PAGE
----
It is more common in women aged 40 to 50 years and those who have been pregnant before. 

Adenomyosis does not appear to decrease the chance of pregnancy.

However, it has been linked to an increased risk of miscarriage and premature birth. 

The BBC Breakfast presenter (pictured with co-host Charlie Sayt) said on BBC Radio 5 Live: 'The pain was so terrible I couldn't move, turn over, sit up. I screamed non-stop for 45 minutes'

The BBC Breakfast presenter (pictured with co-host Charlie Sayt) said on BBC Radio 5 Live: ‘The pain was so terrible I couldn’t move, turn over, sit up. I screamed non-stop for 45 minutes’

What makes it different to endometriosis? 

Both endometriosis and adenomyosis occur when the lining of the uterus, known as the endometrium, grows out of place.

But there are major differences between the two. 

In endometriosis, tissue invades areas outside of the uterus. 

What are the warning signs of adenomyosis and how does it differ to endometriosis? 

Common symptoms include heavy, painful or irregular periods, pre-menstrual pelvic pain and feelings of heaviness or discomfort in the pelvis. 

Less frequent symptoms can also involve pain during sexual intercourse. 

Consultant gynaecologist Liza Ball noted that this pain after sex ‘can last for hours or even a day’.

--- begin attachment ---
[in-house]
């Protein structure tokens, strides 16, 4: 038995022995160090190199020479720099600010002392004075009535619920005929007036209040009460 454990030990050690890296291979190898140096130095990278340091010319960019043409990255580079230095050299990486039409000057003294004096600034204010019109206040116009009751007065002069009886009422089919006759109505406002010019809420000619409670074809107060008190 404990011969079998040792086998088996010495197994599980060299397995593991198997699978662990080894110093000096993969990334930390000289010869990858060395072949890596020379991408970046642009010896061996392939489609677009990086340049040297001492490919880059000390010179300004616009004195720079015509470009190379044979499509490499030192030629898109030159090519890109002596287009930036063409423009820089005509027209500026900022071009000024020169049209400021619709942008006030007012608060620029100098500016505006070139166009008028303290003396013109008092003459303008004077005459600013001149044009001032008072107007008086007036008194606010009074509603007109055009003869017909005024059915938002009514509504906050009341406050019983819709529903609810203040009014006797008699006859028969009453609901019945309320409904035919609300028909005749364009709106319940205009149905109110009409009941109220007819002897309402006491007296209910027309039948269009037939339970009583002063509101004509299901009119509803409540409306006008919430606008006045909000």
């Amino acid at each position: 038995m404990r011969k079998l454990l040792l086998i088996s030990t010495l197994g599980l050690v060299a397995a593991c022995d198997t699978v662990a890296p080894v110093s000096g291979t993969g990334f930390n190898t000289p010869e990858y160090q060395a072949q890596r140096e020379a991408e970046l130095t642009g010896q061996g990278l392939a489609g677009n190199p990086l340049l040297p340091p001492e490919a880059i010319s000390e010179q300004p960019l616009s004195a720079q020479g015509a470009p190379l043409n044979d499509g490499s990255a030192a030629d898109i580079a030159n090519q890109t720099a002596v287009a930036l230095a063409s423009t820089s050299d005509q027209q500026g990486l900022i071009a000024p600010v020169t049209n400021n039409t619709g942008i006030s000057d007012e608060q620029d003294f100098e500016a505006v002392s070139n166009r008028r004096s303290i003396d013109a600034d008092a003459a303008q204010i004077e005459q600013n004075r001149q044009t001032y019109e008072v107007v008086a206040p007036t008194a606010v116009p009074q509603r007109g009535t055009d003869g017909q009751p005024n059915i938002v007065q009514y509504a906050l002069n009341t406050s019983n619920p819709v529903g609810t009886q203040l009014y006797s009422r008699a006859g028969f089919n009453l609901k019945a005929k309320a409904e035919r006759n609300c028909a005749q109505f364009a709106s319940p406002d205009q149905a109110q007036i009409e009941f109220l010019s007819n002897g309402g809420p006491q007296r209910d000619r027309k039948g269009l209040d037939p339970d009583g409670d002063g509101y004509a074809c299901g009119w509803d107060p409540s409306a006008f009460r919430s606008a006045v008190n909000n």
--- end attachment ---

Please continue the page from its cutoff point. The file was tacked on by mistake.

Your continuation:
Other symptoms could include pain related to bowel movements. 

In endometriosis, the rogue tissue invades areas outside of the uterus. 

While the extent of the growth varies from patient to patient, it can affect areas such as the bladder, bowel, ovaries, and even the lungs. 

Adenomyosis, on the other hand, causes the rogue tissue to bury inside the muscular wall of the uterus.

It is however possible to suffer from both conditions at the same time.

While the extent of the growth varies from patient to patient, it can affect areas such as the bladder, bowel, ovaries, and even the lungs. 

Adenomyosis, on the other hand, causes the rogue tissue to bury inside the muscular wall of the uterus.

It is also possible to suffer from both conditions at the same time.

Some women have both conditions. 

How is it diagnosed? 

It can take years to diagnose because the symptoms and severity can vary between women.

The condition is typically diagnosed by carrying out a pelvic examination, where a doctor will look at the vulva, vagina and cervix. 

Doctors may also perform a transvaginal ultrasound scan and/or an MRI to investigate the symptoms. 

This can also help rule out any other health conditions.

How can it be treated? 

Treatment varies depending on the symptoms but also other factors including age, desire for children and preserving fertility and views on surgery.

Patients and doctors may choose to do nothing if symptoms are mild, the woman is trying for a pregnancy or nearing menopause.

Alternatively, hormone treatments may reduce pain and bleeding, or cause a temporary menopause.

A hysterectomy – removal of the womb – can cure the condition in women who not wish to preserve their fertility.

It may also be possible to inject tiny particles into blood vessel in the groin with the aim of blocking off the blood supply to the adenomyosis, causing it to shrink.